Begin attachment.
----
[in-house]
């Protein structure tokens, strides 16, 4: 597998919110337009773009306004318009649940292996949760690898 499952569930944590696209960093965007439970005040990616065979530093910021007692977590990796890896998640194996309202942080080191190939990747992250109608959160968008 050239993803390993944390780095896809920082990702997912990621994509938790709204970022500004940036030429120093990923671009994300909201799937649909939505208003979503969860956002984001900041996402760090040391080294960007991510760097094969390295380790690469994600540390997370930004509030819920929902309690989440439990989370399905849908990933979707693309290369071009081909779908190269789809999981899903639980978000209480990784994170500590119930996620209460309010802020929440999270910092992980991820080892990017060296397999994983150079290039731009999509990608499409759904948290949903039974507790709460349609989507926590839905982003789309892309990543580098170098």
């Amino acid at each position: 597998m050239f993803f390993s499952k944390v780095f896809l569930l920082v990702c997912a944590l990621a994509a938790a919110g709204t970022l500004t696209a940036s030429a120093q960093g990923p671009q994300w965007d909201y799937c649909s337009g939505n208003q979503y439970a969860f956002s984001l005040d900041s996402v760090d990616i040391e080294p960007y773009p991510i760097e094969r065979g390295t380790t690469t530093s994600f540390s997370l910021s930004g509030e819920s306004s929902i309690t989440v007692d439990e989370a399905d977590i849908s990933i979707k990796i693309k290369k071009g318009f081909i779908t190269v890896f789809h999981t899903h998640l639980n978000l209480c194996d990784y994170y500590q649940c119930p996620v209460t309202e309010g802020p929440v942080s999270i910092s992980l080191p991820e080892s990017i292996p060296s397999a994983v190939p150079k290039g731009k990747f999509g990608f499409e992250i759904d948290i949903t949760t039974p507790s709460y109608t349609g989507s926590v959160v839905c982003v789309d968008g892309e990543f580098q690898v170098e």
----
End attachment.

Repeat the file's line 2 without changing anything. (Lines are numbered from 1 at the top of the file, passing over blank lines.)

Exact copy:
């Protein structure tokens, strides 16, 4: 597998919110337009773009306004318009649940292996949760690898 499952569930944590696209960093965007439970005040990616065979530093910021007692977590990796890896998640194996309202942080080191190939990747992250109608959160968008 050239993803390993944390780095896809920082990702997912990621994509938790709204970022500004940036030429120093990923671009994300909201799937649909939505208003979503969860956002984001900041996402760090040391080294960007991510760097094969390295380790690469994600540390997370930004509030819920929902309690989440439990989370399905849908990933979707693309290369071009081909779908190269789809999981899903639980978000209480990784994170500590119930996620209460309010802020929440999270910092992980991820080892990017060296397999994983150079290039731009999509990608499409759904948290949903039974507790709460349609989507926590839905982003789309892309990543580098170098």